A Tool
to Enrich
Design Concepts
with
Human Values


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HuValue aims at bringing human values into a design process and enriching their design concepts with human value. This aim was set due to considering the integral role of technology and its designers in forming the future, and also the significance of human values in everyday life. However, only a few design approaches concentrate on human values, and there is even little agreement between them to identify values. This tool intends to support designers bringing human values consciously and explicitly into the design process and give depth to design discussions and practices.

HuValue aims at bringing human values into a design process and enriching their design concepts with human value. This aim was set due to considering the integral role of technology and its designers in forming the future, and also the significance of human values in everyday life. However, only a few design approaches concentrate on human values, and there is even little agreement between them to identify values. This tool intends to support designers bringing human values consciously and explicitly into the design process and give depth to design discussions and practices.

Components
HuValue Tool

Hu
Value
Tool


The tool, grounded on the HuValue framework, is a card-based tool containing:

One value wheel

45 value words

207 picture cards

Value wheel is a circle with nine value groups. Each group is introduced with an icon, a label, a mood-board, a descriptive sentence, five key values and some relevant terms. In the wheel, you can rank each group in their order of importance to you. Every group have a five-point-scale as “Extremely important”, “Very important”, “Important”, “Somewhat important”, and “Not important”. In addition to the words, colour saturation is stressed at various levels of the scale; the highest saturation for “Extremely important” and the lowest saturation for “Not important” and three more in between.

Value words are 45 two-sided cards (5 × 7 cm) with a value word on the front and its relevant value group (based on empirical research) at the back.

Picture cards contain 207 cards (7 × 10 cm) in three different types; 66 activities, 66 personas, and 75 products/services. Every activity cards contain a picture showing an activity or behaviour, without any description. At the bottom of these cards, there is a space in which people can write their own interpretations. The persona and products cards are combinations of pictures and texts. Persona cards include well-known people from all over the world in different disciplines, without judgment about their positive or negative influences, in addition to some artificial personas. Products/services cards contain a wide variety of products, services and design concepts.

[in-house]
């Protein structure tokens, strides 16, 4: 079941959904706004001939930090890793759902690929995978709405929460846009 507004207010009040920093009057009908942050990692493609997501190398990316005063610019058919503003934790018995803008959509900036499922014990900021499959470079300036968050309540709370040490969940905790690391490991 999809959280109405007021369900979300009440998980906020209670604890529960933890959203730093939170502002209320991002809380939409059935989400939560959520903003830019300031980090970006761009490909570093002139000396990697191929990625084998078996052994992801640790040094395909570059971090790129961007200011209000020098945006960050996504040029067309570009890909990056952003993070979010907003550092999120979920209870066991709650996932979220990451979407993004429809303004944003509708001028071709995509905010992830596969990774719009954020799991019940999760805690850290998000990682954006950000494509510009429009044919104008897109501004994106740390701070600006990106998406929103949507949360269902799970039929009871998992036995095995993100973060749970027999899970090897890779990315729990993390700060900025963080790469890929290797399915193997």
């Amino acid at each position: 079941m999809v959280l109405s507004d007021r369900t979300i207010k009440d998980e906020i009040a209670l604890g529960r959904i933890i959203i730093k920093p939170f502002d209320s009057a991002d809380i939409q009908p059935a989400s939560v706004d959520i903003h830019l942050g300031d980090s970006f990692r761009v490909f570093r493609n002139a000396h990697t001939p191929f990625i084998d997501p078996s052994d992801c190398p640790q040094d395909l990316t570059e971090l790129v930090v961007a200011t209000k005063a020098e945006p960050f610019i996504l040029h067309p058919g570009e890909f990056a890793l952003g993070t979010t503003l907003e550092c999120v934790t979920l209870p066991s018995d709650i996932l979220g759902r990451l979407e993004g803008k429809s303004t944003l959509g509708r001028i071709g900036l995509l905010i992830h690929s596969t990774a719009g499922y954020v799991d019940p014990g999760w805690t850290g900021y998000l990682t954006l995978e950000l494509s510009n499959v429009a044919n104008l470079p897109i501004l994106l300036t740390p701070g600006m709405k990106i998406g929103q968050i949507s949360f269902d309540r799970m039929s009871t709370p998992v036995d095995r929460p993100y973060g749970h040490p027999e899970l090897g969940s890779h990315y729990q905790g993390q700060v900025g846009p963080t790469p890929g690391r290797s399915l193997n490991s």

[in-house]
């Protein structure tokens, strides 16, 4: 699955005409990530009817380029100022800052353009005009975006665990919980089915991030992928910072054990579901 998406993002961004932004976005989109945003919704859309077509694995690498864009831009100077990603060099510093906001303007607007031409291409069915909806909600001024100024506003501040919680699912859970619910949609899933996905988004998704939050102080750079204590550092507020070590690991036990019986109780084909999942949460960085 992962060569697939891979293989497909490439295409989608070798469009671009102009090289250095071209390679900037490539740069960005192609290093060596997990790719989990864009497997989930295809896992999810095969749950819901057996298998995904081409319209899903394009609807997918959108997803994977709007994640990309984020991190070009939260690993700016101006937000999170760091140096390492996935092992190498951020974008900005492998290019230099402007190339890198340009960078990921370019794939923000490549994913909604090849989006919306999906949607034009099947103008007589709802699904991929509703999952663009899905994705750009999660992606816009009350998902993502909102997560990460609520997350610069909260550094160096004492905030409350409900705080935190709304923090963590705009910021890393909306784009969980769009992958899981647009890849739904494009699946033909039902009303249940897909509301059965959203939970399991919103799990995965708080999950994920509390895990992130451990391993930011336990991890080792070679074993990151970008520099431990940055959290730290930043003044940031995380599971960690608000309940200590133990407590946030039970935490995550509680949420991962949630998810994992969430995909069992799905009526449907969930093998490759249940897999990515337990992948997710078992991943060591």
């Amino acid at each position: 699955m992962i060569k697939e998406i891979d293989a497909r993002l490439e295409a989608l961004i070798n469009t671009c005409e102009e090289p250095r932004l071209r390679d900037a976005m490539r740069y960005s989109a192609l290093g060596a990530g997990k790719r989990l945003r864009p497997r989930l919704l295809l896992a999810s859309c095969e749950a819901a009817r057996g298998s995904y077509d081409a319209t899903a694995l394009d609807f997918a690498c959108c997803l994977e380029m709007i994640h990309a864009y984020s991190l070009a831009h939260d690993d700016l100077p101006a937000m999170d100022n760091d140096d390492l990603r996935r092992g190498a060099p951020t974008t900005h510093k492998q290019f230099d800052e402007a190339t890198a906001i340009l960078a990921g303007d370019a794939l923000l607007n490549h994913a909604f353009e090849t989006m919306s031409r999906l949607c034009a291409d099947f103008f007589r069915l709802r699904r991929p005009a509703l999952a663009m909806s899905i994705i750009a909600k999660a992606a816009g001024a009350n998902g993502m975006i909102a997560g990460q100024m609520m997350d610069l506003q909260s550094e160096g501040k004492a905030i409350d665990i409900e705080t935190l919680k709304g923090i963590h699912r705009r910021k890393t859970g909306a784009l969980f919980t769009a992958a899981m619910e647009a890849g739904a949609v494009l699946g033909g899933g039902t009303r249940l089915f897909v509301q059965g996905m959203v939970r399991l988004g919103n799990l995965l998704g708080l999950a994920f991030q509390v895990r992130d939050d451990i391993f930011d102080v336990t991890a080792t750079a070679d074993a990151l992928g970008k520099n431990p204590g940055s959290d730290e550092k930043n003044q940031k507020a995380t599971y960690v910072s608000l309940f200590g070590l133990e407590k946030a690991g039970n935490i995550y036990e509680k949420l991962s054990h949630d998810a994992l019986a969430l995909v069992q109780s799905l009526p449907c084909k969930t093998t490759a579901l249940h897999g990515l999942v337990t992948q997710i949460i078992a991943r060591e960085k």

Applications
Generally, the HuValue tool is a means to facilitate thinking and discussing human values. This tool supports designers with simple but familiar materials during their design process to analyse everything (object/subject/situation) from a value point of view. For instance, in a design project it can be a person as a designer (to define her/his vision) or as a user (to identify her/his needs, wants and ideals), or an existing product or service (to know by using this product which value(s) become stronger/weaker?) or a situation and context of use (to clarify the design challenge and to define the design goal) or a design concept or an idea (to evaluate the concept). This approach, as the HuValue perspective, enables them to be aware and sensitive about human values and consider various aspects of their topic and different types of values even if they personally do not value them. In a design process, the tool can be used for various purposes: In the analysis phase, a design challenge, design goal, the context of use and the user’s needs and wants can be studied from a value-centred view for a wider and deeper understanding of design situation. In design phase including ideation and conceptualisation, human values can be used not only as a source of inspiration to diverge the ideas but also to cluster and converge them. In addition, they can be seen as criteria for deciding on the final idea. In the evaluation phase, the final concepts can be evaluated from a value perspective.
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